Now you're here at altitude, make the most of the morning by winding down from the castle (don't bother with the dreary armaments museum inside), past the Olympic Stadium to the Mir foundation - a fine hillside gallery with spectacular views inside and out.
Lunch on the run
For such a cultured city, Barcelona has a worrying number of burger and kebab takeaways. Instead, nip up to the top-floor cafeteria of El Corte Ingles department store on the Placa de Catalunya, to take in a fine view of Barcelona with your rapid repast.
With almost as many museums in Barcelona as there are pickpockets, the choice could be overwhelming. But if you adopt an artistic motif for your 48 hours, the best option is the Picasso Museum at Montcada 15; just follow the crowds. Pablo Picasso spent some formative years in Barcelona, arriving in his mid-teens and leaving in his early twenties, and donated much work to the city. The collection ranges from pencil sketches to starkly expressive self-portraits.
The average Barcelona retailer has the measure of the tourist: every other shop in the Barri Gotic is bedecked with splashed colours, curves and corners on the Mir-Gaud axis. Smile along with the sales staff, but save your pesetas for the airport duty-free shop.
Every big Continental city has its Cafe de l'Opera, and Barcelona's (at Rambla 74) is no exception to the EU standardisation rule that the place should be on a main drag, feature dark wood and mirrors, and be crowded but cheerful at dusk and beyond.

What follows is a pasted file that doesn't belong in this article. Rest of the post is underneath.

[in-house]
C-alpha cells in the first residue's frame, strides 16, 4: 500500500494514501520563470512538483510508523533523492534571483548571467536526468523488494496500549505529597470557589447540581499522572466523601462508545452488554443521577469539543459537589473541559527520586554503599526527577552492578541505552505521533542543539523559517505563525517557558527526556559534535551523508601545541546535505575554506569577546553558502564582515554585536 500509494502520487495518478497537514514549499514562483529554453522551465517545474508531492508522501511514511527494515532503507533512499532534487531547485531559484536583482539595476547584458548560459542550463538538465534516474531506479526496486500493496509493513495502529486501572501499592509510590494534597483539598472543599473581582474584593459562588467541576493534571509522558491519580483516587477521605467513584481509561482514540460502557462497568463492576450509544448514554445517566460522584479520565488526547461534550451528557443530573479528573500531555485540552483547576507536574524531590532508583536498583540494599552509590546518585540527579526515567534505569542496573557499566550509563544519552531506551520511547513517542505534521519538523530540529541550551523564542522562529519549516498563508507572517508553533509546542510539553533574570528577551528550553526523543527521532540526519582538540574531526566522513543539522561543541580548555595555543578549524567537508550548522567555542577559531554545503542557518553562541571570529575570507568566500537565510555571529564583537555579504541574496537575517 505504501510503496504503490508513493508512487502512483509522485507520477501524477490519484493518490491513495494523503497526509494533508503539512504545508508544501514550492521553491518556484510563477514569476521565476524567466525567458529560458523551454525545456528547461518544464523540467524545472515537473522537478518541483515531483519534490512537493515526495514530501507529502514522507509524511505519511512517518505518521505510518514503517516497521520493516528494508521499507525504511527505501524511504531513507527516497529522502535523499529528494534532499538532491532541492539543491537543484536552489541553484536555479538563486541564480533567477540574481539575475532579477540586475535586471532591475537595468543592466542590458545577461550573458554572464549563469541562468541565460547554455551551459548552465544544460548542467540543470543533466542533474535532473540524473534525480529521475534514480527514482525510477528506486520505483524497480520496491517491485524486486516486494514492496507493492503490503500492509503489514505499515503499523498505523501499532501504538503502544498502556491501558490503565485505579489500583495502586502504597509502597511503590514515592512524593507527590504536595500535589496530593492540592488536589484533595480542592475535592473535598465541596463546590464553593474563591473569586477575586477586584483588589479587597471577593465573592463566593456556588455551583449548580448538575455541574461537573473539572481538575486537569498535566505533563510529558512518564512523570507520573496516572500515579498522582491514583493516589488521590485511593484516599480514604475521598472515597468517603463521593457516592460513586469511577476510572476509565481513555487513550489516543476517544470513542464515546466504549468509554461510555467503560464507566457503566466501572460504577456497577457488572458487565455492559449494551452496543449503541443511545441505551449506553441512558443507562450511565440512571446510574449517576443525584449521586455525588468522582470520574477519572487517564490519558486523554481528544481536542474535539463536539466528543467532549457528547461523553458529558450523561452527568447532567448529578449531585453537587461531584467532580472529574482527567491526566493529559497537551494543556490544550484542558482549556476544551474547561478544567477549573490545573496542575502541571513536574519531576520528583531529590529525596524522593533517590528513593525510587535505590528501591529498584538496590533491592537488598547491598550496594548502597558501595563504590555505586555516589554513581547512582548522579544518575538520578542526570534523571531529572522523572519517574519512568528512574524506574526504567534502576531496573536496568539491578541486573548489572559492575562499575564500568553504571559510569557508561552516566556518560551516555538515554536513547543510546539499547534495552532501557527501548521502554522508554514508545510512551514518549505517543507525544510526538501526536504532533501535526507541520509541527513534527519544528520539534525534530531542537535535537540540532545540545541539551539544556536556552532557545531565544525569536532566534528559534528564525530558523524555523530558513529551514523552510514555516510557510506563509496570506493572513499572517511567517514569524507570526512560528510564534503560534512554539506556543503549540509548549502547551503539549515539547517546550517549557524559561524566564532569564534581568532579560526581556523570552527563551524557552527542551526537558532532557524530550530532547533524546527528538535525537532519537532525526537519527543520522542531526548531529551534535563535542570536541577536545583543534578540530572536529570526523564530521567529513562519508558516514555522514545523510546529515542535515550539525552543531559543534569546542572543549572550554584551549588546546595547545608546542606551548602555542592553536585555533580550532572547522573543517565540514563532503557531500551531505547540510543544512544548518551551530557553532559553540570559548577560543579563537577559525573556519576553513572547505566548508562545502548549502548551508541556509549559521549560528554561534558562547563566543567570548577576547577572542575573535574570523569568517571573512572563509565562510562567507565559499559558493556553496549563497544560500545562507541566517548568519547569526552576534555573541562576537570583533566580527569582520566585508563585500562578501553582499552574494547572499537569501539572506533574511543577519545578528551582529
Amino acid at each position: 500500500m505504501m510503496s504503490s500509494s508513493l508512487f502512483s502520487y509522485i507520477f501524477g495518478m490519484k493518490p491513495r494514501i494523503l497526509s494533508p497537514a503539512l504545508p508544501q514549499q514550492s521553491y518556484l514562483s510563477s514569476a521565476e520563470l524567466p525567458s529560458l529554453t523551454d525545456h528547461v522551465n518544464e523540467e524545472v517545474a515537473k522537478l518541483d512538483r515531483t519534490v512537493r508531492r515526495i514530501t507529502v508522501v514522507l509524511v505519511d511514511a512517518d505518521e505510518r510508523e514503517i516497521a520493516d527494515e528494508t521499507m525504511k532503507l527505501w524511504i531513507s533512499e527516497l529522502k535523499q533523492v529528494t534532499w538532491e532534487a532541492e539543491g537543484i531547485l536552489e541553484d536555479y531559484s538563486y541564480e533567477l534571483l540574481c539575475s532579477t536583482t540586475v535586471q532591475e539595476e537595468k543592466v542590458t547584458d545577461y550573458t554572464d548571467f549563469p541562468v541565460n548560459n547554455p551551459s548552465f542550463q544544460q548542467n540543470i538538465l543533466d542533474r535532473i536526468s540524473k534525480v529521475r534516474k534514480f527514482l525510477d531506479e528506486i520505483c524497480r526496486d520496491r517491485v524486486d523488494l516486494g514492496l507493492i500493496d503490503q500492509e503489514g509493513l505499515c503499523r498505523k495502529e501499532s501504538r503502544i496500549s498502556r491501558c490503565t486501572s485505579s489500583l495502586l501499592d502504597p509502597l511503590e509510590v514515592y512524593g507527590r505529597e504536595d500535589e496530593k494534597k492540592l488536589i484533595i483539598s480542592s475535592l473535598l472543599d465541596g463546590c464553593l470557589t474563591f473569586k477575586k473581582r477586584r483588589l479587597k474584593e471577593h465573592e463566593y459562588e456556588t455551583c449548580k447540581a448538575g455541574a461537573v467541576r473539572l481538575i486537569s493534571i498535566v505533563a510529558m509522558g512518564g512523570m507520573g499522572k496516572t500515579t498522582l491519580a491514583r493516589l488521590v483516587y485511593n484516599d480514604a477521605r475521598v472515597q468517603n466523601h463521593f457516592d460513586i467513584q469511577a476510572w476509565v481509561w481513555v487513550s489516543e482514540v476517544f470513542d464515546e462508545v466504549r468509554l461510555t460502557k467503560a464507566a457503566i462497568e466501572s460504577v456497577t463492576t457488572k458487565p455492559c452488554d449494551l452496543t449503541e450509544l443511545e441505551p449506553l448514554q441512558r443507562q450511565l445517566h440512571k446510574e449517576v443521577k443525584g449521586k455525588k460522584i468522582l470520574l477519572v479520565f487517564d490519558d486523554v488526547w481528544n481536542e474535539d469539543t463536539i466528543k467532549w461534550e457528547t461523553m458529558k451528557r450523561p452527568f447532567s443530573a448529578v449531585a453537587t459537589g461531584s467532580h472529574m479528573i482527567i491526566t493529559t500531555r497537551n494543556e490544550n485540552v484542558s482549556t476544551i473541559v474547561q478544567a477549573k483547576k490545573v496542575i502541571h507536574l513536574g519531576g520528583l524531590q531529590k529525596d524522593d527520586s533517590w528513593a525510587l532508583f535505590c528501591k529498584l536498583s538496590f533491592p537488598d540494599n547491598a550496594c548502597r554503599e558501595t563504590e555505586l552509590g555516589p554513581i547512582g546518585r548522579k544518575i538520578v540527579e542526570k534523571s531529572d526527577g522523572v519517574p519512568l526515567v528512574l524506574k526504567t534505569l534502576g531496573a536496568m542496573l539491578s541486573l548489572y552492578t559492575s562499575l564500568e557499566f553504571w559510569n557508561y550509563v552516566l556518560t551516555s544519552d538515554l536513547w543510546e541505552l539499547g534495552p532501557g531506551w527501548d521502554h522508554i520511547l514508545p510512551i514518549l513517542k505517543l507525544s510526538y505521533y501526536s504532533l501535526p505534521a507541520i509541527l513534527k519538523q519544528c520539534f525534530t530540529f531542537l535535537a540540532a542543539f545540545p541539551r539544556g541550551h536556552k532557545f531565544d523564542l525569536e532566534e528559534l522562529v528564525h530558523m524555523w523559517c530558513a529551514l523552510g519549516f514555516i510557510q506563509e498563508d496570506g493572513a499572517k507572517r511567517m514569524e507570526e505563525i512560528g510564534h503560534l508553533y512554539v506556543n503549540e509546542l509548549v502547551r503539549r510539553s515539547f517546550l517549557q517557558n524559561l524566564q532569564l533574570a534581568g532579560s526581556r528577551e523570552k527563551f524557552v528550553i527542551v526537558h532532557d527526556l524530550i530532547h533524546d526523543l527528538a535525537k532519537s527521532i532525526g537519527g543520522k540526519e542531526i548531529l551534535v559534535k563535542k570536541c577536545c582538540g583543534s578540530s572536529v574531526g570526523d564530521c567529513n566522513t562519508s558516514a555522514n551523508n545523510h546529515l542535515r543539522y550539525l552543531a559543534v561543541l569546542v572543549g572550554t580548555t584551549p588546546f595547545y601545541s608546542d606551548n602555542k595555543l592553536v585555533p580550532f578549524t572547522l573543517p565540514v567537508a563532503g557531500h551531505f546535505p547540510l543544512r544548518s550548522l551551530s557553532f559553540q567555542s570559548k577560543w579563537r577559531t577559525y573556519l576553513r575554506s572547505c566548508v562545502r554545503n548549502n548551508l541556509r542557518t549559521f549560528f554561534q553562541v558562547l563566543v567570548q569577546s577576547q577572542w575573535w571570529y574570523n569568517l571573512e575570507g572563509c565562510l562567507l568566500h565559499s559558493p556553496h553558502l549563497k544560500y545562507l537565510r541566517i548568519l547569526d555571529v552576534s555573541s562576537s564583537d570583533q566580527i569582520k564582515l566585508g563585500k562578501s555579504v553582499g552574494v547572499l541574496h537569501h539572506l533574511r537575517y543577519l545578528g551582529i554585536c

De rigueur dinner
Los Caracoles, in the Barri Gotic at Escudellers 14, is touristy but fun - open plan, to the extent of having its kitchen slap in the middle of the dining area. A plate of the snails that provide the name costs pounds 4.
Sunday morning: go to church
The Sagrada Familia, a cathedral which was begun more than a century ago and never finished, is a folly with its own Metro station, a half- built testament to Antoni Gaud. The modernista borrowed ideas from the animal world, and began a giddying construction to the sky. He died in 1926 under the wheels of a tram (while absent-mindedly admiring his handiwork), without leaving exact plans for its completion - just a grand strategy for it to become Europe's tallest church, with 18 spiralling towers. Climb the vertiginous existing towers, and peer down at the cranes which have become entwined in the undergrowth.
Conveniently near to the above tourist trap, the Restaurante-Bar Atlantida (Industria 119, closed Sat) is where all the local people gather on a Sunday for endless appetisers. Quite the jolliest place in town.
A walk in the park
Count Eusebi Guell gave Gaud land and cash for the world's weirdest park, full of arbitrary colonnades and mosaics. The house Gaud occupied for 20 years is open to the public; he slept on an Art Nouveau iron bedstead that looks designed to cripple the occupants.
The icing on the cake
Or should that be the icing sugar on the churros, deep-fried spirals of dough to dunk in thick hot chocolate? The best exponent is the Churreria Carders at Carders 46. After one helping you won't need the airline meal; after two, you won't want the flight home.Reuse content